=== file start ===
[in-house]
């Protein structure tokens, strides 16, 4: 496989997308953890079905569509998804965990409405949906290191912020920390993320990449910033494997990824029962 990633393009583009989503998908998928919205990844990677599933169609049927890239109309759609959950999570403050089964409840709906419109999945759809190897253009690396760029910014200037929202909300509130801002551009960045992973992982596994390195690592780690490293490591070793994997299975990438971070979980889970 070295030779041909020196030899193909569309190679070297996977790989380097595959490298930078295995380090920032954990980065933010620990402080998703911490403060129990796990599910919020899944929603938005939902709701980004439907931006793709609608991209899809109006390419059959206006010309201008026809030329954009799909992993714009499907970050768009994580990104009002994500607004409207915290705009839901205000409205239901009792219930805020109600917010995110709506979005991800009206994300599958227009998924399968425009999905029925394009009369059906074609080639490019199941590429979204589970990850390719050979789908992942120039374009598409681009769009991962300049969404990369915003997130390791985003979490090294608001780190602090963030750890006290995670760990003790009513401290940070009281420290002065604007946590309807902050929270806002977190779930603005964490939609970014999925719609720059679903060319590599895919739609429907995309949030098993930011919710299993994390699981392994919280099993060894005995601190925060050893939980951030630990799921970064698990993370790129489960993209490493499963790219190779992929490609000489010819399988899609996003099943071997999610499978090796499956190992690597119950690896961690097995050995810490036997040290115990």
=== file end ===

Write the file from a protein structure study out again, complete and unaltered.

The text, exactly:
[in-house]
């Protein structure tokens, strides 16, 4: 496989997308953890079905569509998804965990409405949906290191912020920390993320990449910033494997990824029962 990633393009583009989503998908998928919205990844990677599933169609049927890239109309759609959950999570403050089964409840709906419109999945759809190897253009690396760029910014200037929202909300509130801002551009960045992973992982596994390195690592780690490293490591070793994997299975990438971070979980889970 070295030779041909020196030899193909569309190679070297996977790989380097595959490298930078295995380090920032954990980065933010620990402080998703911490403060129990796990599910919020899944929603938005939902709701980004439907931006793709609608991209899809109006390419059959206006010309201008026809030329954009799909992993714009499907970050768009994580990104009002994500607004409207915290705009839901205000409205239901009792219930805020109600917010995110709506979005991800009206994300599958227009998924399968425009999905029925394009009369059906074609080639490019199941590429979204589970990850390719050979789908992942120039374009598409681009769009991962300049969404990369915003997130390791985003979490090294608001780190602090963030750890006290995670760990003790009513401290940070009281420290002065604007946590309807902050929270806002977190779930603005964490939609970014999925719609720059679903060319590599895919739609429907995309949030098993930011919710299993994390699981392994919280099993060894005995601190925060050893939980951030630990799921970064698990993370790129489960993209490493499963790219190779992929490609000489010819399988899609996003099943071997999610499978090796499956190992690597119950690896961690097995050995810490036997040290115990």